Are you joking? I am supposed to give you a background of my life? I am 38. This is too much for this format. I am born to a half Polish and half Polish-German (Upper Silesian) family. I spent the first 12 years of my life in socialistic Poland. In 1981, my parents took the train to West Germany. So I left my childhood, quite abruptly, behind me and landed in the middle of my adolescence in the (still) happy capitalism of 1980s Germany. Szombierki - a former working-class neighbourhood of the Upper Silesian town of Bytom - is the place where I spent my whole childhood.

From the end of the 19th century it was one of Europe’s most busy industrial areas - coalmines and huge steel works. Decay of industrial buildings was a natural part of the landscape; those buildings that couldn’t be maintained anymore were abandoned, leaving behind exciting playgrounds for kids like me. There were so many things to explore, digging holes and finding those unidentified objects.

In my early 20s, when I started to get busy with photography, one of my favourite places turned out to be the port in the east end of Frankfurt (my former hometown). Friends were asking me why am I taking pictures of all those ugly places. This was maybe the first time that I realized that other people might find those places ugly. It is how I started explaining to myself my fascination for cities like Detroit. Especially the old central train station, where I could luckily and illegally climb inside during my last trip to the city. Beside that – and especially after many other travels to North and South America - I lost a personal bound for places, lost the idea of home defined by geography. I also lived in Vienna for 2 years and in New York (or better say New Jersey) for one year.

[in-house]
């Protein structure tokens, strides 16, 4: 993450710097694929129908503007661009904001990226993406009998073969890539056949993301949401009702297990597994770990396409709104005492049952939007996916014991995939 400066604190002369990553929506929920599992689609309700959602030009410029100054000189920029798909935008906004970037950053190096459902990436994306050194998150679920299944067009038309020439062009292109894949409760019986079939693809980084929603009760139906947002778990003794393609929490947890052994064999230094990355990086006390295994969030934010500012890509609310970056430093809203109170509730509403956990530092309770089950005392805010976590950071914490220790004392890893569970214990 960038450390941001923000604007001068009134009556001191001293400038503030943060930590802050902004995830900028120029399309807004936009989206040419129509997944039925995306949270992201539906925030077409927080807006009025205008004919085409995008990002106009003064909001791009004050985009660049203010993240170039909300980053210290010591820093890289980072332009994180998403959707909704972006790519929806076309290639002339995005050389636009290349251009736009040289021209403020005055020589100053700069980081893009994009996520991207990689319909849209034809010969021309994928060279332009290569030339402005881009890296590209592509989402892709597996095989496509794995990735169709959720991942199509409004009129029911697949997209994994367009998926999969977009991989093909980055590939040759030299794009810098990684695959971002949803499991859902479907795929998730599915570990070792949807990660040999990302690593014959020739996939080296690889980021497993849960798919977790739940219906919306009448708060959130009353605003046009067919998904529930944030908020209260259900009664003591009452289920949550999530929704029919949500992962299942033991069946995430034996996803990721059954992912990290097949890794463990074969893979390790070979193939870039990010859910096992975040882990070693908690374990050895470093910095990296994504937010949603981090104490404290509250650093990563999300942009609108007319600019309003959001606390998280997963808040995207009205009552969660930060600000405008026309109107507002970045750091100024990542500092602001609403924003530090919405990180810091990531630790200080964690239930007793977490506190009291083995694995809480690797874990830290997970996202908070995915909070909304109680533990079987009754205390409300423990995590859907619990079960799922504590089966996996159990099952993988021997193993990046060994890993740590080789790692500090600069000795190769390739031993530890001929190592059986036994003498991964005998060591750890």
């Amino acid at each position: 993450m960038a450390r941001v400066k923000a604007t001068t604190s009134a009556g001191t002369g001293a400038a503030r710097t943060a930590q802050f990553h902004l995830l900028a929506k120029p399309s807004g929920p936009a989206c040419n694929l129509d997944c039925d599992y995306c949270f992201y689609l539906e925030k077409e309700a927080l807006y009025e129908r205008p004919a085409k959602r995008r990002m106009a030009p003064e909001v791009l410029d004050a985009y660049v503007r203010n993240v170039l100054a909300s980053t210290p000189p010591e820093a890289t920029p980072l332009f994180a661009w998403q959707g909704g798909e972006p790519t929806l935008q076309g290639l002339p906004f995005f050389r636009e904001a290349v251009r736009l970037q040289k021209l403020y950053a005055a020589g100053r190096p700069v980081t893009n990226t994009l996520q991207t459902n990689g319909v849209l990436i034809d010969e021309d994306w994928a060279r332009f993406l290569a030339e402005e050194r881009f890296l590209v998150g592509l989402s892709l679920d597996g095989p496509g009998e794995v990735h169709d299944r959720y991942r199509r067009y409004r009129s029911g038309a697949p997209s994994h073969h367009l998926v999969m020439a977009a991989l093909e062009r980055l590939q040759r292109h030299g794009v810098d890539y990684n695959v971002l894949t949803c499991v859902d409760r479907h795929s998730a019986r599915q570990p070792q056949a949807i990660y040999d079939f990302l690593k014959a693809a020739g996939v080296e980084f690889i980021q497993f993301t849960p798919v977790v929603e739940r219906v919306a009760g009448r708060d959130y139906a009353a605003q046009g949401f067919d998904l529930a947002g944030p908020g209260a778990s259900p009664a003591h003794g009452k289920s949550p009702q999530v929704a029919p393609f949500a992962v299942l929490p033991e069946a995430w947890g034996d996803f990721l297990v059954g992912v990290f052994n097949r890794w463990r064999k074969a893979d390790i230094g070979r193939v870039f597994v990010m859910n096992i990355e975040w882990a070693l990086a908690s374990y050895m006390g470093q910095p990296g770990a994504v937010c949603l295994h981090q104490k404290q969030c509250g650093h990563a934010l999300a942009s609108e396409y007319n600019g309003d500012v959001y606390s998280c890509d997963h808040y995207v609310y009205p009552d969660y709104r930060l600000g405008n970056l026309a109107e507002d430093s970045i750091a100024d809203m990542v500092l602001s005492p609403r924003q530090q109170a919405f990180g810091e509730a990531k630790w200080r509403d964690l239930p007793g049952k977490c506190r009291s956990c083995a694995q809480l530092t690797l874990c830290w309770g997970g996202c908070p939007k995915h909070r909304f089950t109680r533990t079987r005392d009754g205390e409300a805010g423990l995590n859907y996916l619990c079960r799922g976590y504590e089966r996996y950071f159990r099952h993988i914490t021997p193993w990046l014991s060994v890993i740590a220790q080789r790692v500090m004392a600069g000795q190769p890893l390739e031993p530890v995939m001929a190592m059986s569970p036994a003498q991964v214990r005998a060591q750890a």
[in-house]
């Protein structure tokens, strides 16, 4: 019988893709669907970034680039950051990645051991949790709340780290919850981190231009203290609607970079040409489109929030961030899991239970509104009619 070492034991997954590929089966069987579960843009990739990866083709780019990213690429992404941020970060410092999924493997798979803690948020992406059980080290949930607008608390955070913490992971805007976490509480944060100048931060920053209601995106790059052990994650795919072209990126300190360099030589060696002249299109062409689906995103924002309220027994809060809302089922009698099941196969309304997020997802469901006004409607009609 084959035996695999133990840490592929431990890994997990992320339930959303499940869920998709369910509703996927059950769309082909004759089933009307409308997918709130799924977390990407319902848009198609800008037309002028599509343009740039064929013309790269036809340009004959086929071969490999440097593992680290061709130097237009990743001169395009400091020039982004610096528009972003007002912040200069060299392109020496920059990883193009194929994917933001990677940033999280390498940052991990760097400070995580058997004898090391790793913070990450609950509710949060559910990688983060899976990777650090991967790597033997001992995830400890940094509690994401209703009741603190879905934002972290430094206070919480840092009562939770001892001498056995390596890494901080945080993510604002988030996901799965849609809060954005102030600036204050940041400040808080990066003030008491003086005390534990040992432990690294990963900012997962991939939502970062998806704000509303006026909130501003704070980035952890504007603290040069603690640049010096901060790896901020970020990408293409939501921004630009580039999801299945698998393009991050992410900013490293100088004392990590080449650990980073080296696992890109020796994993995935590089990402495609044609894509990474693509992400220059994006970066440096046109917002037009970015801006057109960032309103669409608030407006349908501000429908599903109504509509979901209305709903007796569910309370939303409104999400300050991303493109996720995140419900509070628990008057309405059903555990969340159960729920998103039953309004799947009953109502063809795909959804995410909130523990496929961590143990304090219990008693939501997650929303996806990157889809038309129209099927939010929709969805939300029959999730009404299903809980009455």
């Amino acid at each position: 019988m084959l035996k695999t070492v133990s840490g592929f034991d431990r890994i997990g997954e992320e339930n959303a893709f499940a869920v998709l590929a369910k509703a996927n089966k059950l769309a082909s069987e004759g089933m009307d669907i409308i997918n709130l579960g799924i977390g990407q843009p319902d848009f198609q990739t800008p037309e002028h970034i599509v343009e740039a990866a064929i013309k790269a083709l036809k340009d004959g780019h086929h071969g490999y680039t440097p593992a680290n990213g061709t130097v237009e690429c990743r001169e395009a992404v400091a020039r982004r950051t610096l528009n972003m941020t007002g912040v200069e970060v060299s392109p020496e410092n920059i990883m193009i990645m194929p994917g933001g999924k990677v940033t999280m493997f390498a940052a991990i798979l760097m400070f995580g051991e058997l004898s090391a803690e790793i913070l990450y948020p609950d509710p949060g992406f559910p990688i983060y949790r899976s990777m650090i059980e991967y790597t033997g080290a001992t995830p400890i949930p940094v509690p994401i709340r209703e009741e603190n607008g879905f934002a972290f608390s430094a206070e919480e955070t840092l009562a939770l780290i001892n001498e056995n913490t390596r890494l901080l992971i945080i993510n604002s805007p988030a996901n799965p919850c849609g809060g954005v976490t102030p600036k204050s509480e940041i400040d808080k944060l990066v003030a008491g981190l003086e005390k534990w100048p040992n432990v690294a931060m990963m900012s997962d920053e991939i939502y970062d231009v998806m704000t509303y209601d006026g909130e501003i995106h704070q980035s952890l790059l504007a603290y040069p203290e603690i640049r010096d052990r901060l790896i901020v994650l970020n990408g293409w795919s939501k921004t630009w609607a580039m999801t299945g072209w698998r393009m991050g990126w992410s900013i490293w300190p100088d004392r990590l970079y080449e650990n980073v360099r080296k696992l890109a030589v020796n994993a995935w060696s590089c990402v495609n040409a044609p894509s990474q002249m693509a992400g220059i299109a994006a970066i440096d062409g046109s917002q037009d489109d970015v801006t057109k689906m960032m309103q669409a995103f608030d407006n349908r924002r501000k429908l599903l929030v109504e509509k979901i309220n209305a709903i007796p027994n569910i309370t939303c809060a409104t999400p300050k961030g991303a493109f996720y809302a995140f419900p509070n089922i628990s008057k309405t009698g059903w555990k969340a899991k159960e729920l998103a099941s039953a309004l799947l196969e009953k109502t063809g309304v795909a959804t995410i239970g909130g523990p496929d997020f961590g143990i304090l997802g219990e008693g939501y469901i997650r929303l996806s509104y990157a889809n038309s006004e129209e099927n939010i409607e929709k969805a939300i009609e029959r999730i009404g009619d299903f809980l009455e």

Tell us a little bit about your work as Random Inc. and Autopoiesies for Mille Plateaux in the late 1990s. What was it like working with Ekkehard Ehlers?

First of all there are not that many connections between my work as Random Inc and Autopoieses. I started to fool around with my first PC in 1994: recording distortions, clicks, the hiss of records and other regular/abnormal sound events. But the biggest fun of all was sampling my records and cutting them to pieces. Ekkehard Ehlers started to call me at that time the "DJ Premier" of the microsound, a distinction, which (immodestly speaking) I have kept somehow until now.

Autopoieses started for the two of us by sitting on leather couches late at night listening to John Coltrane, Marvin Gaye, Iannis Xenakis and chain gang blues records and drinking bottles of whiskey and beer. We were friends at this time, and without this friendship, I guess I wouldn’t make my little hard-drive world public so soon. So working between the two of us depended on close and positive human relation.